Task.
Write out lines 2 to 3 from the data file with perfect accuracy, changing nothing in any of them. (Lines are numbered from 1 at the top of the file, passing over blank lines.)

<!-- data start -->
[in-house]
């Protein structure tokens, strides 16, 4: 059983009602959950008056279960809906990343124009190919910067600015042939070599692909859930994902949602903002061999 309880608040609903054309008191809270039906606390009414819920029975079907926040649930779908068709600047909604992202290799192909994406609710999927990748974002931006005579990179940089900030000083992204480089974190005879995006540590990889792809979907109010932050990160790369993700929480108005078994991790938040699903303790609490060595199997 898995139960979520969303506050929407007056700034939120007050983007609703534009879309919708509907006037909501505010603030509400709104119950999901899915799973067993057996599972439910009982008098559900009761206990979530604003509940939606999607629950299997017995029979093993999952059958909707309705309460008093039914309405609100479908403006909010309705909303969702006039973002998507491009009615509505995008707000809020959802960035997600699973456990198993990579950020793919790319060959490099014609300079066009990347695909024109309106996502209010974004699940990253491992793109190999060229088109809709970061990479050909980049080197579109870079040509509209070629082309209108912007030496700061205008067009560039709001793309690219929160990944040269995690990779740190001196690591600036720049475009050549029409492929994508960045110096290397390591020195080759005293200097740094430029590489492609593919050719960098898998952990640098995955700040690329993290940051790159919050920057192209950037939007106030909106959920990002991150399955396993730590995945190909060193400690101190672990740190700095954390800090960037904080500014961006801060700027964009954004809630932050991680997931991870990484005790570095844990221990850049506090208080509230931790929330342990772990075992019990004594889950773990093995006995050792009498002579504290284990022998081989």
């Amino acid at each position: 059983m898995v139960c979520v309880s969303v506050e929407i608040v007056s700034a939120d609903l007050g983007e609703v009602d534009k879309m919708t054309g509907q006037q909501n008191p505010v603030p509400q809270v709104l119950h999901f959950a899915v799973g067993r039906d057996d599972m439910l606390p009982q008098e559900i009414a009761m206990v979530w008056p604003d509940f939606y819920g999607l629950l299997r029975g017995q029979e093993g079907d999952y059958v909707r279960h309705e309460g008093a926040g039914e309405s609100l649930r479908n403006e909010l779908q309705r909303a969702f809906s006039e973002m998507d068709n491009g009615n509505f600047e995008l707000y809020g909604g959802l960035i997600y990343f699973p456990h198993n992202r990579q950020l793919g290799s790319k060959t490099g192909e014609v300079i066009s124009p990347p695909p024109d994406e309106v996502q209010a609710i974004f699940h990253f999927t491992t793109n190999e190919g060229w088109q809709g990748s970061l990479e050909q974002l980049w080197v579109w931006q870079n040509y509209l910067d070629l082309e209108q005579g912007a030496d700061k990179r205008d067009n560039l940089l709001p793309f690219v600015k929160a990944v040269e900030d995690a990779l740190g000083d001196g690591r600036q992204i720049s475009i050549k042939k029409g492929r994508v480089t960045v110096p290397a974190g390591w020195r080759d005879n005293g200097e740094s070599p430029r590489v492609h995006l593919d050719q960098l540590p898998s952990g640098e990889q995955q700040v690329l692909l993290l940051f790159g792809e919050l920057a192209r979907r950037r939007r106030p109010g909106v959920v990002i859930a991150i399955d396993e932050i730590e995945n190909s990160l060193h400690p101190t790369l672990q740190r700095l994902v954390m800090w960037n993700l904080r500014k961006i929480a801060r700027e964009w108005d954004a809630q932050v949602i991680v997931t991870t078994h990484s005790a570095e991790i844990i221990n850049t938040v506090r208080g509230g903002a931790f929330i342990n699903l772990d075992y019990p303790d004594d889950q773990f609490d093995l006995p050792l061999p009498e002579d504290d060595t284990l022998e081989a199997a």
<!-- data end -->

């Protein structure tokens, strides 16, 4: 059983009602959950008056279960809906990343124009190919910067600015042939070599692909859930994902949602903002061999 309880608040609903054309008191809270039906606390009414819920029975079907926040649930779908068709600047909604992202290799192909994406609710999927990748974002931006005579990179940089900030000083992204480089974190005879995006540590990889792809979907109010932050990160790369993700929480108005078994991790938040699903303790609490060595199997 898995139960979520969303506050929407007056700034939120007050983007609703534009879309919708509907006037909501505010603030509400709104119950999901899915799973067993057996599972439910009982008098559900009761206990979530604003509940939606999607629950299997017995029979093993999952059958909707309705309460008093039914309405609100479908403006909010309705909303969702006039973002998507491009009615509505995008707000809020959802960035997600699973456990198993990579950020793919790319060959490099014609300079066009990347695909024109309106996502209010974004699940990253491992793109190999060229088109809709970061990479050909980049080197579109870079040509509209070629082309209108912007030496700061205008067009560039709001793309690219929160990944040269995690990779740190001196690591600036720049475009050549029409492929994508960045110096290397390591020195080759005293200097740094430029590489492609593919050719960098898998952990640098995955700040690329993290940051790159919050920057192209950037939007106030909106959920990002991150399955396993730590995945190909060193400690101190672990740190700095954390800090960037904080500014961006801060700027964009954004809630932050991680997931991870990484005790570095844990221990850049506090208080509230931790929330342990772990075992019990004594889950773990093995006995050792009498002579504290284990022998081989």
């Amino acid at each position: 059983m898995v139960c979520v309880s969303v506050e929407i608040v007056s700034a939120d609903l007050g983007e609703v009602d534009k879309m919708t054309g509907q006037q909501n008191p505010v603030p509400q809270v709104l119950h999901f959950a899915v799973g067993r039906d057996d599972m439910l606390p009982q008098e559900i009414a009761m206990v979530w008056p604003d509940f939606y819920g999607l629950l299997r029975g017995q029979e093993g079907d999952y059958v909707r279960h309705e309460g008093a926040g039914e309405s609100l649930r479908n403006e909010l779908q309705r909303a969702f809906s006039e973002m998507d068709n491009g009615n509505f600047e995008l707000y809020g909604g959802l960035i997600y990343f699973p456990h198993n992202r990579q950020l793919g290799s790319k060959t490099g192909e014609v300079i066009s124009p990347p695909p024109d994406e309106v996502q209010a609710i974004f699940h990253f999927t491992t793109n190999e190919g060229w088109q809709g990748s970061l990479e050909q974002l980049w080197v579109w931006q870079n040509y509209l910067d070629l082309e209108q005579g912007a030496d700061k990179r205008d067009n560039l940089l709001p793309f690219v600015k929160a990944v040269e900030d995690a990779l740190g000083d001196g690591r600036q992204i720049s475009i050549k042939k029409g492929r994508v480089t960045v110096p290397a974190g390591w020195r080759d005879n005293g200097e740094s070599p430029r590489v492609h995006l593919d050719q960098l540590p898998s952990g640098e990889q995955q700040v690329l692909l993290l940051f790159g792809e919050l920057a192209r979907r950037r939007r106030p109010g909106v959920v990002i859930a991150i399955d396993e932050i730590e995945n190909s990160l060193h400690p101190t790369l672990q740190r700095l994902v954390m800090w960037n993700l904080r500014k961006i929480a801060r700027e964009w108005d954004a809630q932050v949602i991680v997931t991870t078994h990484s005790a570095e991790i844990i221990n850049t938040v506090r208080g509230g903002a931790f929330i342990n699903l772990d075992y019990p303790d004594d889950q773990f609490d093995l006995p050792l061999p009498e002579d504290d060595t284990l022998e081989a199997a």